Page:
Early spring in the Appalachians jumps out at the astronauts aboard Endeavour, STS-59, Space Radar Lab 1. At an altitude of about 120 nautical miles, the Endeavour crew used a Hasselblad camera body with a 40mm lens to capture this northward view.
Washington, DC is at the bottom right edge of the photo, with I-95 leading northeast to Baltimore on the shores of Chesapeake Bay. The crooked arm of the Patapsco River is visible at the city center. (The Orioles were playing in the nearly new Camden Yards baseball stadium there.)
Moving up the coast, at the head of the Chesapeake, the Susquehanna River flows in from the west (left) in a dark green valley that slices through the mountain ridges. Philadelphia is next in line, on the Delaware River, with the dark green of the Jersey pine barrens at upper right. Finally, Long Island and New York City are visible at top right.
The Finger Lakes in upstate New York are at upper left, along with the shore of Lake Ontario. The ribbon-like sweep of the Appalachians dominates the center of this photo; these are the eroded roots of a folded chain of mountains that were once as high as the Rockies. The easternmost ridge at center is the Blue Ridge, and at bottom right is the silvery squiggle of the south fork of the Shenandoah River, flowing north to the Potomac along the western face of the Blue Ridge.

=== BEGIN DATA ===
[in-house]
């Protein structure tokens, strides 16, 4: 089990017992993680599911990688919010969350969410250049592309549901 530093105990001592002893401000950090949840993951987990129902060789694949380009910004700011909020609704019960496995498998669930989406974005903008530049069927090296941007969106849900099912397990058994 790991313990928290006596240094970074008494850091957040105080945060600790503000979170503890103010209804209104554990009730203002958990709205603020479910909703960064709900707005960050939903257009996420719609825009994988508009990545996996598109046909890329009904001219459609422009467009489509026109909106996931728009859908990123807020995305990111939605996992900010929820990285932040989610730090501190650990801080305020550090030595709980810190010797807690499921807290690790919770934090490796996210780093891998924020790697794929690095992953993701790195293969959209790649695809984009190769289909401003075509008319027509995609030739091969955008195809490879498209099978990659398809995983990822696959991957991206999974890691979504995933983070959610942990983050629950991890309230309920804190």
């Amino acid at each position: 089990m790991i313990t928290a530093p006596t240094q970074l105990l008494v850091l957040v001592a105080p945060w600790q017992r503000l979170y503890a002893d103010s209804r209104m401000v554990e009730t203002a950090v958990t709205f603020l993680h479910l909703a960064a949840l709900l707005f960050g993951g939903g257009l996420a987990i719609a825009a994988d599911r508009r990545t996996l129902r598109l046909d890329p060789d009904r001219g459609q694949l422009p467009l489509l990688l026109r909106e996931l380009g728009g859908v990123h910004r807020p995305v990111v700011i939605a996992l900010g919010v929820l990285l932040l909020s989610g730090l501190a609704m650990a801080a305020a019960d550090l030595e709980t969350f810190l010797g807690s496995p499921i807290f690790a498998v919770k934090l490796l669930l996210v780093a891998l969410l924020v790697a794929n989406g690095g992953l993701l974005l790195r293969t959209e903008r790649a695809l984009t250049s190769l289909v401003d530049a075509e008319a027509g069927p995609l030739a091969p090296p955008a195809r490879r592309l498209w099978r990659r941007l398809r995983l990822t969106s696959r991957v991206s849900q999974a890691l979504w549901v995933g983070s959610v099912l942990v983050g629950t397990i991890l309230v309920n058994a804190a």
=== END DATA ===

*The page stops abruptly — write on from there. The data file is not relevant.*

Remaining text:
New spring leaves have not yet emerged at the higher elevations of the Appalachians, leaving just the rust-brown hue of fallen leaves and bare branches along the ridges. One can see the barrier that the Appalachians presented to early European settlers, confining them largely to the eastern seaboard for the first 150 years of settlement in eastern North America.
I grew up in Baltimore, so I truly enjoy the detail in this photo. Read more about viewing Earth in “Seeing Space,” a chapter in my new book, “Ask the Astronaut.” Copies available at:
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